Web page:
Please use this identifier to cite or link to this item:
Title: Markov dynamic models for long-timescale protein motion
Authors: Chiang, T.-H.
Hsu, D. 
Latombe, J.-C.
Issue Date: 2010
Citation: Chiang, T.-H., Hsu, D., Latombe, J.-C. (2010). Markov dynamic models for long-timescale protein motion. Bioinformatics 26 (12) : i269-i277. ScholarBank@NUS Repository.
Abstract: Molecular dynamics (MD) simulation is a well-established method for studying protein motion at the atomic scale. However, it is computationally intensive and generates massive amounts of data. One way of addressing the dual challenges of computation efficiency and data analysis is to construct simplified models of long-timescale protein motion from MD simulation data. In this direction, we propose to use Markov models with hidden states, in which the Markovian states represent potentially overlapping probabilistic distributions over protein conformations. We also propose a principled criterion for evaluating the quality of a model by its ability to predict longtimescale protein motions. Our method was tested on 2D synthetic energy landscapes and two extensively studied peptides, alanine dipeptide and the villin headpiece subdomain (HP-35 NleNle). One interesting finding is that although a widely accepted model of alanine dipeptide contains six states, a simpler model with only three states is equally good for predicting long-timescale motions. We also used the constructed Markov models to estimate important kinetic and dynamic quantities for protein folding, in particular, mean firstpassage time. The results are consistent with available experimental measurements. Contact: © The Author(s) 2010. Published by Oxford University Press.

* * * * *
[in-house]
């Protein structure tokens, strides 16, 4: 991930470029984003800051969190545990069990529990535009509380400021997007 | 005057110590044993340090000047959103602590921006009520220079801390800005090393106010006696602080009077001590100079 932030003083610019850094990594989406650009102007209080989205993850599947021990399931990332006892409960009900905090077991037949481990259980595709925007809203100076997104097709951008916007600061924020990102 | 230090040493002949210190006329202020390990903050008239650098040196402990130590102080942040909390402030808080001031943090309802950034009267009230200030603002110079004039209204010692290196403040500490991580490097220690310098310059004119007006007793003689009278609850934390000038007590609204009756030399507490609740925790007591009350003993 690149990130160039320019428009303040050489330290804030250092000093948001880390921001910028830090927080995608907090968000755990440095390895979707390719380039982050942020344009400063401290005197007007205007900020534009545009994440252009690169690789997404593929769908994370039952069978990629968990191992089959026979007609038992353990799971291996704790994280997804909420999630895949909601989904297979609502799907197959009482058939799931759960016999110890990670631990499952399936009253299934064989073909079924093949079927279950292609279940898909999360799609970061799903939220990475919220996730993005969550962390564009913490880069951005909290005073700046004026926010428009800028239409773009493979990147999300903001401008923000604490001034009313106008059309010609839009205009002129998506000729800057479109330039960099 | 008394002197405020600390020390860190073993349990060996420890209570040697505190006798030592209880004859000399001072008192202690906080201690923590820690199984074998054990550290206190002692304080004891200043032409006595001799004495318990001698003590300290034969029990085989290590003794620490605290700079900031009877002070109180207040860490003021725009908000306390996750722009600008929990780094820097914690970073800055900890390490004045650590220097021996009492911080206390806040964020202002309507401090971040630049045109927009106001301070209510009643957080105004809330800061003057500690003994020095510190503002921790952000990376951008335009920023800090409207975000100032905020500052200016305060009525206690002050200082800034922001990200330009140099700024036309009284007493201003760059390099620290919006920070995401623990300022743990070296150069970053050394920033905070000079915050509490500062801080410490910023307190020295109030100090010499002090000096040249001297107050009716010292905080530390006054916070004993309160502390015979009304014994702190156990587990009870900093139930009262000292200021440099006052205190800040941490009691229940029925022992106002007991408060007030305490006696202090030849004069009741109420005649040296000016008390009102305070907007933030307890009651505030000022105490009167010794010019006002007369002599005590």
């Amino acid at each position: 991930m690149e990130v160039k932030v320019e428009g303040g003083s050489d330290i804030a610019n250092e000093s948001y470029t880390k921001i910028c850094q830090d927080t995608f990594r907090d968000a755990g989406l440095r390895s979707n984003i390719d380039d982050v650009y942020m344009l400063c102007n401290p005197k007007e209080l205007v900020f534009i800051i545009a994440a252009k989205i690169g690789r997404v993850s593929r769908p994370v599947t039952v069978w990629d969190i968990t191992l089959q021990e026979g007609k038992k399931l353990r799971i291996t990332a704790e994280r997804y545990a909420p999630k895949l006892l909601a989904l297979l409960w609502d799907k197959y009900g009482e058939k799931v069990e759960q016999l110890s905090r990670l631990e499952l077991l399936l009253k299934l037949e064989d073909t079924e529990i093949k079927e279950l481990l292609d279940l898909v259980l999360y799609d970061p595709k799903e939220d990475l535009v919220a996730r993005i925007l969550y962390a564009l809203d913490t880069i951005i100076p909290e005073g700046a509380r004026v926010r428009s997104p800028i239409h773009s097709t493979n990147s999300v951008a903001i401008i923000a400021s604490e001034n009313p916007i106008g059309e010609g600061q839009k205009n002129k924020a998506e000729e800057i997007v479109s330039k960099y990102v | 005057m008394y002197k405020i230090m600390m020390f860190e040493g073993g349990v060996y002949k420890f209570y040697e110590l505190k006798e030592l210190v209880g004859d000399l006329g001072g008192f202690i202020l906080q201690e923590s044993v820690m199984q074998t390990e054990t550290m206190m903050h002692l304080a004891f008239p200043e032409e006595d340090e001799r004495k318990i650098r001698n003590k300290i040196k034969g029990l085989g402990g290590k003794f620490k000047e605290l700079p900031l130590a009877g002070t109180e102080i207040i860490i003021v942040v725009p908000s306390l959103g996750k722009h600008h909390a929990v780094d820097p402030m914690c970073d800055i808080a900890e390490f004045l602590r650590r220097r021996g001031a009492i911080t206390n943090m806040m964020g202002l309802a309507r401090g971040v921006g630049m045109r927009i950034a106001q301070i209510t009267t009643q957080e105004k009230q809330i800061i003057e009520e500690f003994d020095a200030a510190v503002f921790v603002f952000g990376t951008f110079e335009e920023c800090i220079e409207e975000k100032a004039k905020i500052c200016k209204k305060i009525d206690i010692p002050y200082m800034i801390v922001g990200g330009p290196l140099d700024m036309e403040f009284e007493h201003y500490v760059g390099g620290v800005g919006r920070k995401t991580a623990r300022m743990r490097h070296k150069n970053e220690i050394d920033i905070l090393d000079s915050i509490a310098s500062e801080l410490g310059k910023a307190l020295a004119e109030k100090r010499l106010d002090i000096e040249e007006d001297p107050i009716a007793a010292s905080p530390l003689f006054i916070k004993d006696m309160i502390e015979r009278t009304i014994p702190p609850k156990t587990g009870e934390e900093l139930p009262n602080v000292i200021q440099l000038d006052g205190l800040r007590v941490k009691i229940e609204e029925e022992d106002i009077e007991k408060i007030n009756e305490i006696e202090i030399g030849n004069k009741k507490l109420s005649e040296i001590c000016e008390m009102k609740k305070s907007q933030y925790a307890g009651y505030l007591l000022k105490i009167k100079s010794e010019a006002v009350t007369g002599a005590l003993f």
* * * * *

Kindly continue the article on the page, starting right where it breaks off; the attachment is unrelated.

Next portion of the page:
Source Title: Bioinformatics
ISSN: 13674803
DOI: 10.1093/bioinformatics/btq177
Appears in Collections:Staff Publications

Show full item record
Files in This Item:
There are no files associated with this item.


checked on Aug 15, 2019


checked on Aug 15, 2019

Page view(s)

checked on Aug 10, 2019

Google ScholarTM



Items in DSpace are protected by copyright, with all rights reserved, unless otherwise indicated.